T: I do. It’s funny, most of it was with the Christmas story that I read. It was a Christmas story that I had written, a non-fiction story that I contributed for the book, Christmas Dogs. I read that verbatim with all the names because I know all those people and it was a good story. It wasn’t bad dogs, it was all good dogs. And I heard from all my friends that I may not have heard from in months saying, “Oh I heard your Christmas story.” Those dogs are all gone now, so it was really nice to hear from them and reminisce together about our time that we shared with those particular dogs. For the most part, I have had some clients say, “You weren’t talking about me, were you?” My goal is never to put people on the spot, but I do enjoy telling the stories to give real-life examples about what people are going through. I think it helps [listeners] identify with the issues that I’m talking about.
N: So what are you looking forward to? What have you not covered on the podcast at this point that you’d like to in the future?
T: It’s so open. It’s a wonderful format for that. I think that there’s so much more to do. I’m always learning. I’d say that the minute that I think that I know it all, a good friend needs to sit me aside and tell me to get out of the business because it’s never true. The more that we learn about canine behavior, the more there is to learn. They’re doing some incredible things now at the Duke [Canine] Cognition Center. They’re learning so much more about how dogs think and how dogs process information. In general, there has been a lot more study done on rare yellow-bellied dotted pelican type animals than there has been on dogs that we bring into our living room. It was always considered beneath scientists to study the common dog, but that’s not the case anymore. And so, the more they learn, the more I’m learning and the more I want to share. I think that it’s really an exciting time to be in canine behavior because there’s all sorts of things that are coming out about dogs and their abilities to affect us. I still am involved with animal-assisted therapy with my little Papillon, and I think that there’s a lot more to be explored about the human-animal bond there. So, I don’t know, the future’s wide open. I tend to not plan too far ahead with my topics. Usually about a week before, I’m like “Wow! I need to come up with something.”
N: Is there a timeline on your podcast or is it open ended at this point? Is the fact that you are constantly learning new stuff indicative of how long your podcast could go on?
T: I think it is very open-ended. We haven’t talked about an ending. Some of the other shows on Pet Life Radio have been at it for many years, much longer than I have. So, I think that there is always something to explore. And I love getting ideas from folks. I love that because it tells me what the people want to hear. It’s very different. It’s very delayed. When I’m speaking in front of a crowd, I have that immediate feedback. I know when people are getting confused, maybe I need to elaborate. I know when people are laughing at my jokes. I know when people are nodding at me and you get that immediate feedback. But, a podcast isn’t like that at all. You’re on your own and you’re throwing it out there later for a later impact. So I love hearing from folks and finding out what they want to learn and what they want to know.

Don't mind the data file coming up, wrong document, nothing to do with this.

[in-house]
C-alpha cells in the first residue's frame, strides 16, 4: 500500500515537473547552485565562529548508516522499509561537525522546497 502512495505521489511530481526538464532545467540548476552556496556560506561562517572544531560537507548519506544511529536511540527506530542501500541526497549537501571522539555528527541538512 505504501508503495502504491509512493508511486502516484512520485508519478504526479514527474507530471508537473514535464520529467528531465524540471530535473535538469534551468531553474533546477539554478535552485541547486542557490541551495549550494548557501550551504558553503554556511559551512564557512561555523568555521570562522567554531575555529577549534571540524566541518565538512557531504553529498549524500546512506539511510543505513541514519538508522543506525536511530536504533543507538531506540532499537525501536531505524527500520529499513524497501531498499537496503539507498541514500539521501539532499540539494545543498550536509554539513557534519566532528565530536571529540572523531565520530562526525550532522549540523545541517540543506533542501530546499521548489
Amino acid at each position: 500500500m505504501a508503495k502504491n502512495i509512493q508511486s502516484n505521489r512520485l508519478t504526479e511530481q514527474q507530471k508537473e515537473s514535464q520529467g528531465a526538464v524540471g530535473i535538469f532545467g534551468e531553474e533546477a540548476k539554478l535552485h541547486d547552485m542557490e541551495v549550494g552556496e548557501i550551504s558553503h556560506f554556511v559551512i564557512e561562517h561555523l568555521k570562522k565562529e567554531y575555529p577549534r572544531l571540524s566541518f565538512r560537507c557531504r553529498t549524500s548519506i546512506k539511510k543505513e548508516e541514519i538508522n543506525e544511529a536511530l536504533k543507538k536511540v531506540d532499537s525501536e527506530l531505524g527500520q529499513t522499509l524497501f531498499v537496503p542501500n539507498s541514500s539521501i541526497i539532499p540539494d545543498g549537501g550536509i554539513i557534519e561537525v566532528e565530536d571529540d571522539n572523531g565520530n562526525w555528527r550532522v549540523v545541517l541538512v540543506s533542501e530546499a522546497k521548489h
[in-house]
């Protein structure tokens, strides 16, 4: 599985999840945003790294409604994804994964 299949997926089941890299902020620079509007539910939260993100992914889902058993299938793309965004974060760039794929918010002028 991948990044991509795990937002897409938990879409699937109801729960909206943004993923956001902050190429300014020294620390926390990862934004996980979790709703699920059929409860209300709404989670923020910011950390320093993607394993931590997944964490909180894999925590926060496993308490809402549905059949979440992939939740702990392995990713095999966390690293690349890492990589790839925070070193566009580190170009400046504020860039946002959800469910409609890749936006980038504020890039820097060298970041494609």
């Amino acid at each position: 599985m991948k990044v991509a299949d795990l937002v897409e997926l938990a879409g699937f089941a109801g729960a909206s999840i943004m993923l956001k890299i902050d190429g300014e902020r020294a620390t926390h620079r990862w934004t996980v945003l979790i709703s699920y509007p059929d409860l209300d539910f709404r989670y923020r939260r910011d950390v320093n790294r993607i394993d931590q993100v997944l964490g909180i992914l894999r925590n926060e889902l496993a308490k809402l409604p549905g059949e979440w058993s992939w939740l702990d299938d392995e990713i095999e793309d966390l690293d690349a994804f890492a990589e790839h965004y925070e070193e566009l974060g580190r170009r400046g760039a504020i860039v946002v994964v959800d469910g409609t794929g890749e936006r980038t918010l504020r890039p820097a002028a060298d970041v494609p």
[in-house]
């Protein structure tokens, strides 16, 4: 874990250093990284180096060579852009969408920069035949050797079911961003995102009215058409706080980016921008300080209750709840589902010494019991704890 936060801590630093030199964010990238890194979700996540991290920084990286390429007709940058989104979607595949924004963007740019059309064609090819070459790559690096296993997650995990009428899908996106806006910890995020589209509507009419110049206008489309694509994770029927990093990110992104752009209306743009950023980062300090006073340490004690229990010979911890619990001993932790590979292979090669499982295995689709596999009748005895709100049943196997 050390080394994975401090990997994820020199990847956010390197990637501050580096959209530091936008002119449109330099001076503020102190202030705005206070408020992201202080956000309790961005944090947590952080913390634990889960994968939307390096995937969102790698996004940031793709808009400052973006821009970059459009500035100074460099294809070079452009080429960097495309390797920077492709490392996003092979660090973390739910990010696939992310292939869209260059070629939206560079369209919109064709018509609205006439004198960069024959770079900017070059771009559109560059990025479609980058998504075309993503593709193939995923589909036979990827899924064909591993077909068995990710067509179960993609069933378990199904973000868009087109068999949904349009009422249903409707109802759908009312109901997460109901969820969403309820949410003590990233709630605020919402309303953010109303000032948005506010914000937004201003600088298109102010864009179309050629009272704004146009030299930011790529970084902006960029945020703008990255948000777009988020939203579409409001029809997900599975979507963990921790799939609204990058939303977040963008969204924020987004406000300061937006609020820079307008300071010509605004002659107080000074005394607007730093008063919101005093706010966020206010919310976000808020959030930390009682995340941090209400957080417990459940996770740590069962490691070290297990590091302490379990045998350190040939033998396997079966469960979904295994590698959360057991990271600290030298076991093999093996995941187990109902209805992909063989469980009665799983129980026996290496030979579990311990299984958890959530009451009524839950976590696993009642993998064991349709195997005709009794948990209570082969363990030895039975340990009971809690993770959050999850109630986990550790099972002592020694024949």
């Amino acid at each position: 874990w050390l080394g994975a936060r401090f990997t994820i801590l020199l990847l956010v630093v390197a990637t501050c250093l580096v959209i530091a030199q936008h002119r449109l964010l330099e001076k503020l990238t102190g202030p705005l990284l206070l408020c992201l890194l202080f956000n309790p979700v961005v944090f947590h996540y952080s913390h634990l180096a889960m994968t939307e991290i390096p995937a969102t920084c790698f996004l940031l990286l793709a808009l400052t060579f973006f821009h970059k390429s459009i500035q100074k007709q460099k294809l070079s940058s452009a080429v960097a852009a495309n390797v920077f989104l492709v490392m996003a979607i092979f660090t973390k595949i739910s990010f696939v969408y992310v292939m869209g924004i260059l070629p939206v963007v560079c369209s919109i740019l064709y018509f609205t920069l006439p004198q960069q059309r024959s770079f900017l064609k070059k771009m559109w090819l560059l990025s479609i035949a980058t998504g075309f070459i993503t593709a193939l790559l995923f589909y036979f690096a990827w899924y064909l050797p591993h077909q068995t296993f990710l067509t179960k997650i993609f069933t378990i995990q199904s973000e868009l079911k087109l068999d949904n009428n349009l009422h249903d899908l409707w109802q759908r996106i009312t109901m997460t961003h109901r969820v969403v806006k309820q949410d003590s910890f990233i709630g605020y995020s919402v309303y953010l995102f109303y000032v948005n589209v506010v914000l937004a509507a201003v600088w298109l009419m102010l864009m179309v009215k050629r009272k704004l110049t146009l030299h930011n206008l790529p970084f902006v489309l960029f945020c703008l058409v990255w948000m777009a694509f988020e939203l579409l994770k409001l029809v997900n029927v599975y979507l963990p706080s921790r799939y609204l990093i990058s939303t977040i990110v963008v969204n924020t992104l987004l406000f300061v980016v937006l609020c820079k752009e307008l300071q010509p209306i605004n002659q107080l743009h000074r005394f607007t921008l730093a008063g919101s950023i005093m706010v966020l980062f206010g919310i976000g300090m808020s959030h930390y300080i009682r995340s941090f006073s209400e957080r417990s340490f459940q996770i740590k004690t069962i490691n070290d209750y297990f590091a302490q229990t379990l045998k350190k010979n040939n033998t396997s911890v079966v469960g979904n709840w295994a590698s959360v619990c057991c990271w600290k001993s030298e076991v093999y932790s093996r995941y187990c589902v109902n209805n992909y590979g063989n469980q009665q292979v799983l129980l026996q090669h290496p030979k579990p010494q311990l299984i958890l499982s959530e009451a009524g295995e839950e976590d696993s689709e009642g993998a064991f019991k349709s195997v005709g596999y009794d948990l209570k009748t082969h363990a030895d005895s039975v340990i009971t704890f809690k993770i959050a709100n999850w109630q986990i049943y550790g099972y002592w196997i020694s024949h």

N: I did want to get back to something that you’ve mentioned a couple of times, which is your work on animal-assisted therapy. You mention that on your podcast, and I want to give you a chance to talk a little bit about that work that you do.
T: That is the reason why I got into dog training, and it really shaped who I am as a professional trainer, the animals that I’ve had. I’ve been very fortunate to have some wonderful animals that were my partners in serving different types of patients. I’ve worked with children with disabilities, I’ve worked with hospice patients, I’ve worked with patients with Alzheimer’s, I’ve worked with emergency room trauma victims. I’ve just had a wonderful career so far in serving a lot of populations with some great pets. I had two Labrador Retrievers that are both gone. I have my little Papillon, Finian, who’s still at it. Then I had a wonderful cat, who was a wonderful therapy cat. A lot of people don’t know that cats can make great therapy animals. But, I think that it always comes down to the magic that comes into a patient’s life when a dog or cat enters the room. Especially for those in facilities where they can’t have pets, like a nursing home. A lot of those folks had to give up their pets in order to go into those places, and they miss them terribly. And, while my dog is not the same as their dog, it’s still a dog and it’s just such a highlight of my day to see the joy that it brings them.
N: It sounds like you help other people with training their dogs for similar work, is that right?
T: Yes, I have regular dog training classes here in the Columbia area, the Lexington, South Carolina area. And a lot of my students come to me because they know my background and they want to do the same thing with their pets. So, I’ve had a lot of graduates go on and join the programs and serve and do the same kind of volunteer work. It is incredibly rewarding. Not every animal is suited for it. It’s not going to make every animal happy to do that, so you have to really put the animal first. When you’re doing it for yourself, that’s very selfish. You have to put the animal first and make sure that they’re not stressed and getting overly stimulated because you don’t want to risk the animal growling or snapping or biting. It should never come to that. But I do love helping people achieve that goal.
N: The last thing I want to ask is do you happen to listen to podcasts yourself?
T: I do. I don’t get as much chance to do it as I would like to, but I have some other podcasts that I listen to on Pet Life Radio. I love Oh Behave! by Arden Moore, it’s wonderful. Liz Palika’s is a great one as well. I know both of them and so I enjoy hearing them. Most other times it’s almost like a one-off thing where I hear about it or somebody posts it on Facebook, and I’ll either try to download it and listen to it in the car or you know random. I don’t have any other regular ones that I really listen to.
I’d like to thank Teoti Anderson for her time, which I know is a rare commodity given her schedule. If you’re a listener, reader or client of Anderson’s, or just enjoyed the interview, let me know in the comments.